The first Servetus edition of Ptolemy
- Claudii Ptolemaei Alexandrini Geographicae enarrationis libri octo ex Bilibaldi Pirckeymheri tralatione, sed ad Graeca & prisca exemplaria à Michaele Villanouano iam primum recogniti.
- PTOLEMAEUS, Claudius; Michael VILLANOVANUS, known as 'SERVETUS'
- Melchior and Gasper Trechsel,
- Publication place
- Publication date
- 400 by 275mm. (15.75 by 10.75 inches).
Folio. Large woodcut printer's device on title-page; double-page woodcut old map of the world, 26 old regional maps, 2 modern maps of the world, 20 new regional maps and one full-page, map 44 of India supplied, most with text enclosed in elaborate woodcut borders, probably by Hans Holbein and Urs Graf, text with 2 full-page woodcuts of a diagram and armillary sphere showing the projection of the winds by Albrecht Dürer (l4 verso), 4 large woodcut diagrams, woodcut initials, colophon n4 present, contemporary limp vellum, remains of two pairs of ties, title in manuscript on the spine, endpapers from a sixteenth-century account of Roman law printed in red and black
Collation: a-i(6), k-m(6), n(4), 50 maps, A-G(6), 2[-]; pp., -149, , 50 maps, 
This is the first edition of Ptolemy's 'Geographia' to be published with Pirkheimer's translation edited by Michael Villanovanus, better known as Servetus (1511-1553), born at Villanueva, in Aragon, Spain. While working as an editor for the publisher Trechsel he wrote the preface and many of the modern descriptions for the versos of the maps. He also edited a second edition printed at Vienne in the Dauphiné, in 1541. For his writings against the Holy Trinity and infant baptism, Servetus was burnt at the stake in 1553. However, there were forty counts of heresy against him, including the offence of having asserted, in the text accompanying map 41, 'Tab. Ter. Sanctae', of the Holy Land, that Palestine was not as fertile as it was generally believed. Many copies of the book were burned with him on the orders of John Calvin, although the offending passage was not actually written by Servetus, and had appeared previously in the 1522 and 1525 editions, and was pointedly omitted from his second edition of 1541.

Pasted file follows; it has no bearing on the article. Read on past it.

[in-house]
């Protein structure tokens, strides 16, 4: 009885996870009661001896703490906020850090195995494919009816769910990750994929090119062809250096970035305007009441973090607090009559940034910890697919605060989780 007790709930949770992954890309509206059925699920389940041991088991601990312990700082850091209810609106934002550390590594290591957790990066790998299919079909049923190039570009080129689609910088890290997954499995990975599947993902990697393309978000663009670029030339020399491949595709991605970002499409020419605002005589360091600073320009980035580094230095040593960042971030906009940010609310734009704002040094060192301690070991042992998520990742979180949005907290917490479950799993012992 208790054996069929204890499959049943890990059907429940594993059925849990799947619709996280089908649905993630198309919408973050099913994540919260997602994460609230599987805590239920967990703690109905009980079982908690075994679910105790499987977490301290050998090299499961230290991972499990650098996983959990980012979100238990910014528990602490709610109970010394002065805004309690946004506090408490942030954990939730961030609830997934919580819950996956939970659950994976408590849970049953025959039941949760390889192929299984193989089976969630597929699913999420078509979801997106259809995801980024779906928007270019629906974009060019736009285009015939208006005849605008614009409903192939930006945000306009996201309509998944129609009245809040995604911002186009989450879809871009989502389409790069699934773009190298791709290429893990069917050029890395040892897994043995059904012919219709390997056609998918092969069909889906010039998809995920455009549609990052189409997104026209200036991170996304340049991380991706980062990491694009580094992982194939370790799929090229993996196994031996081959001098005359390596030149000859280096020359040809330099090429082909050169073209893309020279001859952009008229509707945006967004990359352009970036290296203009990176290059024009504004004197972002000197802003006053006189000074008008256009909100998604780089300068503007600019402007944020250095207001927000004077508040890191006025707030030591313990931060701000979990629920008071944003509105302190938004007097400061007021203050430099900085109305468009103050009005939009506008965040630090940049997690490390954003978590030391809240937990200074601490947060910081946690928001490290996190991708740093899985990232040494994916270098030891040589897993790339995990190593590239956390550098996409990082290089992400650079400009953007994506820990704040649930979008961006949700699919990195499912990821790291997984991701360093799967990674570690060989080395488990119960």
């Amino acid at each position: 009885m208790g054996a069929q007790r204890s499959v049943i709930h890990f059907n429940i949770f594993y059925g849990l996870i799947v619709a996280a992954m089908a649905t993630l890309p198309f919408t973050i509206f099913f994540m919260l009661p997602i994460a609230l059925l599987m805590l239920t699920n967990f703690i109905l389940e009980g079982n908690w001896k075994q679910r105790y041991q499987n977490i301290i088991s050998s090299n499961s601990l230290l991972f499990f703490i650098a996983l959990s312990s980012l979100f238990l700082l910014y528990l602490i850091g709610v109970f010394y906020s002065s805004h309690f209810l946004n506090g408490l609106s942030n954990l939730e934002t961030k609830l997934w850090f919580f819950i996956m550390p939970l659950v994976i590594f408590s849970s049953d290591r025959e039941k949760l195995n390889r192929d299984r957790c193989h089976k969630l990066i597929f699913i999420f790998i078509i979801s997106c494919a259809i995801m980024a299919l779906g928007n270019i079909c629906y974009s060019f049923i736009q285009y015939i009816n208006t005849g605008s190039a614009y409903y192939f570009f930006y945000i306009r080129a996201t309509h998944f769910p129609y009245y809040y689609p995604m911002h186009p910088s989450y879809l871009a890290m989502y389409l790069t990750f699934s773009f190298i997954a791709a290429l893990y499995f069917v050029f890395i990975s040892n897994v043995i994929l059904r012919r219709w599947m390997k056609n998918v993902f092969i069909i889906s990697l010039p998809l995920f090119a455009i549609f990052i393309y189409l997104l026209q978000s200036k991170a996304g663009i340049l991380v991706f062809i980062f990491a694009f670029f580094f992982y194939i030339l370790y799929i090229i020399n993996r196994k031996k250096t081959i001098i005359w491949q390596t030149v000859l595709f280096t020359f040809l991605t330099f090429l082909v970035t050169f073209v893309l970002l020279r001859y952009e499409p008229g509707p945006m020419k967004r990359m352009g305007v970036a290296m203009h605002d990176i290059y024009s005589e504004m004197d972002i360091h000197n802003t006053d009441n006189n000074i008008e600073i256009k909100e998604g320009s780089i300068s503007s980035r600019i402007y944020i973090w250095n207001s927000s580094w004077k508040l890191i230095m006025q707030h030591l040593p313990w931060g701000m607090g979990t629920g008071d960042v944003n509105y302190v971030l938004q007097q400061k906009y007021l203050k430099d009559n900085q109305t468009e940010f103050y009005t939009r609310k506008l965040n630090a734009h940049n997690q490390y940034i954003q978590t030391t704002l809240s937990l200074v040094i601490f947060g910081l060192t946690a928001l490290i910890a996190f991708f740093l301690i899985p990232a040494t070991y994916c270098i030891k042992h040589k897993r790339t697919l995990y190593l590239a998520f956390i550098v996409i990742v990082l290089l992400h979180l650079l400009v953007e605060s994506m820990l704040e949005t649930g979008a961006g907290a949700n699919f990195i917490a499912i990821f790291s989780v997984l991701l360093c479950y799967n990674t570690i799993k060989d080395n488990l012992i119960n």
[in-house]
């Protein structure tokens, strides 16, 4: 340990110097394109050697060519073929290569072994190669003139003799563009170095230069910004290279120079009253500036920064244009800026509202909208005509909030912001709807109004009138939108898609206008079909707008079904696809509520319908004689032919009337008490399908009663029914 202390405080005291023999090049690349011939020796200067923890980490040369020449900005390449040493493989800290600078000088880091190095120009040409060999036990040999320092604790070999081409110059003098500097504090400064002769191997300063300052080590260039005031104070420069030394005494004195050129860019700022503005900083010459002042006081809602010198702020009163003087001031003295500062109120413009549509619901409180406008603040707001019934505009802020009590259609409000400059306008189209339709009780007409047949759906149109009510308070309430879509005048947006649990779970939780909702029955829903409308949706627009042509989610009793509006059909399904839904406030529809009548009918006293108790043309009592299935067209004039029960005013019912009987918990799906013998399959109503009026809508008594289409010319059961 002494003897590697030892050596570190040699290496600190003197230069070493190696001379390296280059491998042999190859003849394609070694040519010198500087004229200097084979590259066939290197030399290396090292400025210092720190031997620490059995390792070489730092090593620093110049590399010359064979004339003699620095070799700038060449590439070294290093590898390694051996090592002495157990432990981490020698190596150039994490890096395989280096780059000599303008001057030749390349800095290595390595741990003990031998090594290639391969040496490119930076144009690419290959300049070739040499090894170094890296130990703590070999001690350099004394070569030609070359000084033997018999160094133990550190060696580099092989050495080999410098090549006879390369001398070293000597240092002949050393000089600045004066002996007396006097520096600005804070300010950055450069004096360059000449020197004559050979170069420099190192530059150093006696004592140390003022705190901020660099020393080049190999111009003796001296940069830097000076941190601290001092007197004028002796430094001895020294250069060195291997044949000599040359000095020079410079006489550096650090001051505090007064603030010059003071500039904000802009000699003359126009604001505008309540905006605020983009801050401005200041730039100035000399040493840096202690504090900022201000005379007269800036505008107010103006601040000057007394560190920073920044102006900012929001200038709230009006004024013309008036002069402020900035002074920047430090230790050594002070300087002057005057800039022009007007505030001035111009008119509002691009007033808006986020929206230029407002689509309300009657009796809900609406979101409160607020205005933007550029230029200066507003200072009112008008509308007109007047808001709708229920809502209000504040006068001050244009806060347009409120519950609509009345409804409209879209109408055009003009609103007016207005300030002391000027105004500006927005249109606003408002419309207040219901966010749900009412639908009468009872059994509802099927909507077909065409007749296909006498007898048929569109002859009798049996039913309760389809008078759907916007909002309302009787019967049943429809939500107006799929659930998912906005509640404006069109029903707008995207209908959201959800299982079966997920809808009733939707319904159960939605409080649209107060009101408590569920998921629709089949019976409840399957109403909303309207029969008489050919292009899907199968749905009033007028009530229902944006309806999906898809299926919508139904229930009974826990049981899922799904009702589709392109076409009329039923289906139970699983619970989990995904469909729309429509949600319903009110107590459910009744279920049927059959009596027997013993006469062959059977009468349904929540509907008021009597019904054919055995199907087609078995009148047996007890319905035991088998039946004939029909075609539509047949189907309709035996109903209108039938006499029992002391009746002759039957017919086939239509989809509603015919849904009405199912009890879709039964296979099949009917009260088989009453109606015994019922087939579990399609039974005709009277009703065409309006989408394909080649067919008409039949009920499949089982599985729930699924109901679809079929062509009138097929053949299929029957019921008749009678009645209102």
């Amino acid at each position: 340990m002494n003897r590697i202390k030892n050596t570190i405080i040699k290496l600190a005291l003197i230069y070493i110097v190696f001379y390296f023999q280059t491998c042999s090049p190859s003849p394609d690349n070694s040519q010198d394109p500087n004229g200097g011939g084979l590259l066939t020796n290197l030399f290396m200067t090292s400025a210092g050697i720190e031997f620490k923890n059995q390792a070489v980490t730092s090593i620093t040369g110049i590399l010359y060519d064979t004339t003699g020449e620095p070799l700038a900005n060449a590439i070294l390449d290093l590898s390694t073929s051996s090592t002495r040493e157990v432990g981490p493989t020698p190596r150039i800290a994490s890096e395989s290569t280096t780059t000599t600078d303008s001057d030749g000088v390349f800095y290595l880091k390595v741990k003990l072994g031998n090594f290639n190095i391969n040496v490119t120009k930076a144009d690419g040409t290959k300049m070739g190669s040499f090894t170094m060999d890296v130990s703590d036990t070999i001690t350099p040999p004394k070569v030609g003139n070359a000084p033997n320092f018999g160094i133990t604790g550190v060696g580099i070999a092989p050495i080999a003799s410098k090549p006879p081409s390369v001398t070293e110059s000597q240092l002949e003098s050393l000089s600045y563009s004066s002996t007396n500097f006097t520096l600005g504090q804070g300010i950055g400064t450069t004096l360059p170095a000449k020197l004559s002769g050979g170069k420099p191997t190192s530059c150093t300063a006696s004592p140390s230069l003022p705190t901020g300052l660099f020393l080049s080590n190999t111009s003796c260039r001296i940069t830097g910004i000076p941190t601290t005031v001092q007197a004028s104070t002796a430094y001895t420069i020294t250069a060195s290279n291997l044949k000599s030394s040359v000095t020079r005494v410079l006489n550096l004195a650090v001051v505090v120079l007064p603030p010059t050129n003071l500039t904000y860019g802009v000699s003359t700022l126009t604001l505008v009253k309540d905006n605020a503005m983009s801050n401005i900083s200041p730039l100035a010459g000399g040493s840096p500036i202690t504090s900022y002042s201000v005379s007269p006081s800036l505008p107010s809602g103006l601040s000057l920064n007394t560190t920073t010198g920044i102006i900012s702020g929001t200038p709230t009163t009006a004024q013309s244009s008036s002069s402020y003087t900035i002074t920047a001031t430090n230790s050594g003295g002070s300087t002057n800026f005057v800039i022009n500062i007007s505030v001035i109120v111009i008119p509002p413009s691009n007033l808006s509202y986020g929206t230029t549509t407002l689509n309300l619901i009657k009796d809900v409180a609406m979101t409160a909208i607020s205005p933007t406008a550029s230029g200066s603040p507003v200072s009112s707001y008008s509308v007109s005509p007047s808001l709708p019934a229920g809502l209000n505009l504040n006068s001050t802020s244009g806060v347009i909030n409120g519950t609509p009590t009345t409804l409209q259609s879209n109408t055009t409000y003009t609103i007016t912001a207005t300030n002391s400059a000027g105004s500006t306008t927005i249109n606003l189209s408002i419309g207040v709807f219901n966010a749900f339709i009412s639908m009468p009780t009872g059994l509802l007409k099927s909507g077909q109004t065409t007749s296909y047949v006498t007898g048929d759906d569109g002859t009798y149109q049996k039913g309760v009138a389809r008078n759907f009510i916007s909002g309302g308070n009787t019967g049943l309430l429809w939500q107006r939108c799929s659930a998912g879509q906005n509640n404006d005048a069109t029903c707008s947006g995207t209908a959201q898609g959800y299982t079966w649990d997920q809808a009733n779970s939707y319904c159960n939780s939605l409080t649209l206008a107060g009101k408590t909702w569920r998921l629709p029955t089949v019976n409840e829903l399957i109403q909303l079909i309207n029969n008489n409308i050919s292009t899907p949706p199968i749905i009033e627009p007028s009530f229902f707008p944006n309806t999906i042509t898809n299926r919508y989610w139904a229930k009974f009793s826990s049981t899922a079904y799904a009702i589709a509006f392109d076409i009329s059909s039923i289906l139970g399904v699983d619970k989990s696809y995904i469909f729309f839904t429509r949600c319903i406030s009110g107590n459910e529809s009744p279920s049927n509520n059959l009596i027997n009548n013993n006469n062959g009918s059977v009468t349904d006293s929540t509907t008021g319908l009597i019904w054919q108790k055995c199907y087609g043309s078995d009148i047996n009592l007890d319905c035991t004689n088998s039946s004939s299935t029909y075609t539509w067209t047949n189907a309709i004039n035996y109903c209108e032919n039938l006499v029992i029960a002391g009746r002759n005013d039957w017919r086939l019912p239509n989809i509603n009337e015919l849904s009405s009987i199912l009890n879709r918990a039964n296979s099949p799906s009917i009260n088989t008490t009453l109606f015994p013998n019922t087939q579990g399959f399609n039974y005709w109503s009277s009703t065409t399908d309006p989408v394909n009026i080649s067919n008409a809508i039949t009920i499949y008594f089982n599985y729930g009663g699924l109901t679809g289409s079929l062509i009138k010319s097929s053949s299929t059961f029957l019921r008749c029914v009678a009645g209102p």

The maps for Servetus' edition are printed from the same woodblocks that were created by Laurent Fries for the 1522 edition of Ptolemy's 'Geographia', after the original 1513 maps of Martin Waldseemuller (1470-1520). Fries was originally a physician, "at a succession of places in the Alsace region, with a short spell in Switzerland, before settling in Strasbourg, in about 1519. By this time, he had established a reputation as a writer on medical topics, with several publications already to his credit. Indeed, it was thus that Fries met the Strasbourg printer and publisher Johann Grüninger, an associate of the St. Die group of scholars formed by, among others, Walter Lud, Martin Ringmann and Martin Waldseemuller. It would seem that Gruninger was responsible for printing several of the maps prepared by Waldseemuller, and for supervising the cutting of the maps for the 1513 edition of Ptolemy, edited by the group.
Three of the maps relate to the Americas: 'Terra Nova', the first map in an atlas dedicated to America; 'Tabula noua totius orbis', to which he added images of Russian, Egyptian, Etheopian, Trapobanan and Mursulian kings, and an elephant off the coast of Greenland; and 'Orbis typus universalis', the 'Admiral's map', and the first map in an atlas to name America'.
1. Contemporary marginal annotations and sea-routes marked on 10 maps, extending from Ireland to the coast of Italy and on to Syria.
Alden & Landis 535/14; Burden 4; Phillips Atlases 364; Sabin 66483; Shirley 47-49.